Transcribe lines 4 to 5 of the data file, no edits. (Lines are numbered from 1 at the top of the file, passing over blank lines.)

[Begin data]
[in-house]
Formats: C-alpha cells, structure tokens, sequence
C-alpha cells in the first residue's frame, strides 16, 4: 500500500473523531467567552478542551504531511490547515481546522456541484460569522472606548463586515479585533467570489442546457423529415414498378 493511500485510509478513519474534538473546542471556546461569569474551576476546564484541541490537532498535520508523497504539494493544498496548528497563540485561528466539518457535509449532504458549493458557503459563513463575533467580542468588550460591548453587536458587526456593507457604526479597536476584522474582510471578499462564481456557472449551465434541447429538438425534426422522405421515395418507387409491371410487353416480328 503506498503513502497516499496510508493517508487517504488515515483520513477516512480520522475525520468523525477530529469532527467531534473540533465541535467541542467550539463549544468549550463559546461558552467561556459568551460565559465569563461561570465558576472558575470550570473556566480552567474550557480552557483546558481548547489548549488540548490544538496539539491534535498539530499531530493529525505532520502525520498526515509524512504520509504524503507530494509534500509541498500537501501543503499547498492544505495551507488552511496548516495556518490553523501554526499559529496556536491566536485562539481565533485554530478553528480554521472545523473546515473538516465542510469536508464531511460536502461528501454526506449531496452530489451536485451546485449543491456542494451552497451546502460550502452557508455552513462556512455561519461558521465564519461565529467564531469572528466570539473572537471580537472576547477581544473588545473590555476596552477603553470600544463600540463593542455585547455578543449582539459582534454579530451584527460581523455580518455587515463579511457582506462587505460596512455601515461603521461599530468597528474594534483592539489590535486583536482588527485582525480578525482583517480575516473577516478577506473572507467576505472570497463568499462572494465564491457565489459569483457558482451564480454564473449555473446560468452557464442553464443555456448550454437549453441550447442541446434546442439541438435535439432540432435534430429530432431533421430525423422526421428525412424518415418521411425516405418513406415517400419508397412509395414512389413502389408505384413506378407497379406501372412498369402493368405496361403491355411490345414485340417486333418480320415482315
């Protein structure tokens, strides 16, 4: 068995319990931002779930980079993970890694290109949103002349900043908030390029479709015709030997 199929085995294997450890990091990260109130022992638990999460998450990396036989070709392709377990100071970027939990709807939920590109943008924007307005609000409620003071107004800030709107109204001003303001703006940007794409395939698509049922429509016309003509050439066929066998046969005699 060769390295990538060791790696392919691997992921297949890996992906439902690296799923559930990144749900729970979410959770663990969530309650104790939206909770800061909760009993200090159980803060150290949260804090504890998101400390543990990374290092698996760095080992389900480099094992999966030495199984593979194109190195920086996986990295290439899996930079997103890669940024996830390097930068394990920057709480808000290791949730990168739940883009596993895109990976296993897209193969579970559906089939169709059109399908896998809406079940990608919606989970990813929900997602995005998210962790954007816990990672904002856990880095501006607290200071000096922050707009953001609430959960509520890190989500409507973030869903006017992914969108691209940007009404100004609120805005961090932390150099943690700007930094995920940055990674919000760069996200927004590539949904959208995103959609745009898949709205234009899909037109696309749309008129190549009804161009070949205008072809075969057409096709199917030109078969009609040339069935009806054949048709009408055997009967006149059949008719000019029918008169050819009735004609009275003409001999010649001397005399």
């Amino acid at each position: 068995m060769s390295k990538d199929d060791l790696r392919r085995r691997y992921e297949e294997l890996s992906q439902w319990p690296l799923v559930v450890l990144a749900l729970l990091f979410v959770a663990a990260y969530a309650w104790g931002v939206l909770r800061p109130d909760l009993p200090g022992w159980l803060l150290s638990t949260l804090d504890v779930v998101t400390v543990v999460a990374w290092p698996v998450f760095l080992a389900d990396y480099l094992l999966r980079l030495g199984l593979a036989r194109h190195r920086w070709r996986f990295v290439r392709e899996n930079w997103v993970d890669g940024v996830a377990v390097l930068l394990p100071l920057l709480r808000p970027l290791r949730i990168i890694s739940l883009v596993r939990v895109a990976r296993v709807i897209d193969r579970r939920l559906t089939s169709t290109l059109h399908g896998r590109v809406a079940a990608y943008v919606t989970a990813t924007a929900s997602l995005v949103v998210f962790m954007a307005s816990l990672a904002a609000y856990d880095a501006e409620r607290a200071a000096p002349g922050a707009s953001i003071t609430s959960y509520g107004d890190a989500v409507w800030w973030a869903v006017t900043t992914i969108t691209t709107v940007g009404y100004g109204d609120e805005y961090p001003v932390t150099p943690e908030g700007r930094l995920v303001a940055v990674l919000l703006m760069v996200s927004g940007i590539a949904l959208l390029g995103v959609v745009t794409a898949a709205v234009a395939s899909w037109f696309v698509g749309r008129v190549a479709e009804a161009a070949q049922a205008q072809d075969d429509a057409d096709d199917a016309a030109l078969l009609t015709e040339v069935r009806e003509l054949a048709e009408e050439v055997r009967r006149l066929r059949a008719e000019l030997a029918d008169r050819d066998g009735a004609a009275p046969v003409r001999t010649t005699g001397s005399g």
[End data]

């Protein structure tokens, strides 16, 4: 068995319990931002779930980079993970890694290109949103002349900043908030390029479709015709030997 199929085995294997450890990091990260109130022992638990999460998450990396036989070709392709377990100071970027939990709807939920590109943008924007307005609000409620003071107004800030709107109204001003303001703006940007794409395939698509049922429509016309003509050439066929066998046969005699 060769390295990538060791790696392919691997992921297949890996992906439902690296799923559930990144749900729970979410959770663990969530309650104790939206909770800061909760009993200090159980803060150290949260804090504890998101400390543990990374290092698996760095080992389900480099094992999966030495199984593979194109190195920086996986990295290439899996930079997103890669940024996830390097930068394990920057709480808000290791949730990168739940883009596993895109990976296993897209193969579970559906089939169709059109399908896998809406079940990608919606989970990813929900997602995005998210962790954007816990990672904002856990880095501006607290200071000096922050707009953001609430959960509520890190989500409507973030869903006017992914969108691209940007009404100004609120805005961090932390150099943690700007930094995920940055990674919000760069996200927004590539949904959208995103959609745009898949709205234009899909037109696309749309008129190549009804161009070949205008072809075969057409096709199917030109078969009609040339069935009806054949048709009408055997009967006149059949008719000019029918008169050819009735004609009275003409001999010649001397005399």
């Amino acid at each position: 068995m060769s390295k990538d199929d060791l790696r392919r085995r691997y992921e297949e294997l890996s992906q439902w319990p690296l799923v559930v450890l990144a749900l729970l990091f979410v959770a663990a990260y969530a309650w104790g931002v939206l909770r800061p109130d909760l009993p200090g022992w159980l803060l150290s638990t949260l804090d504890v779930v998101t400390v543990v999460a990374w290092p698996v998450f760095l080992a389900d990396y480099l094992l999966r980079l030495g199984l593979a036989r194109h190195r920086w070709r996986f990295v290439r392709e899996n930079w997103v993970d890669g940024v996830a377990v390097l930068l394990p100071l920057l709480r808000p970027l290791r949730i990168i890694s739940l883009v596993r939990v895109a990976r296993v709807i897209d193969r579970r939920l559906t089939s169709t290109l059109h399908g896998r590109v809406a079940a990608y943008v919606t989970a990813t924007a929900s997602l995005v949103v998210f962790m954007a307005s816990l990672a904002a609000y856990d880095a501006e409620r607290a200071a000096p002349g922050a707009s953001i003071t609430s959960y509520g107004d890190a989500v409507w800030w973030a869903v006017t900043t992914i969108t691209t709107v940007g009404y100004g109204d609120e805005y961090p001003v932390t150099p943690e908030g700007r930094l995920v303001a940055v990674l919000l703006m760069v996200s927004g940007i590539a949904l959208l390029g995103v959609v745009t794409a898949a709205v234009a395939s899909w037109f696309v698509g749309r008129v190549a479709e009804a161009a070949q049922a205008q072809d075969d429509a057409d096709d199917a016309a030109l078969l009609t015709e040339v069935r009806e003509l054949a048709e009408e050439v055997r009967r006149l066929r059949a008719e000019l030997a029918d008169r050819d066998g009735a004609a009275p046969v003409r001999t010649t005699g001397s005399g």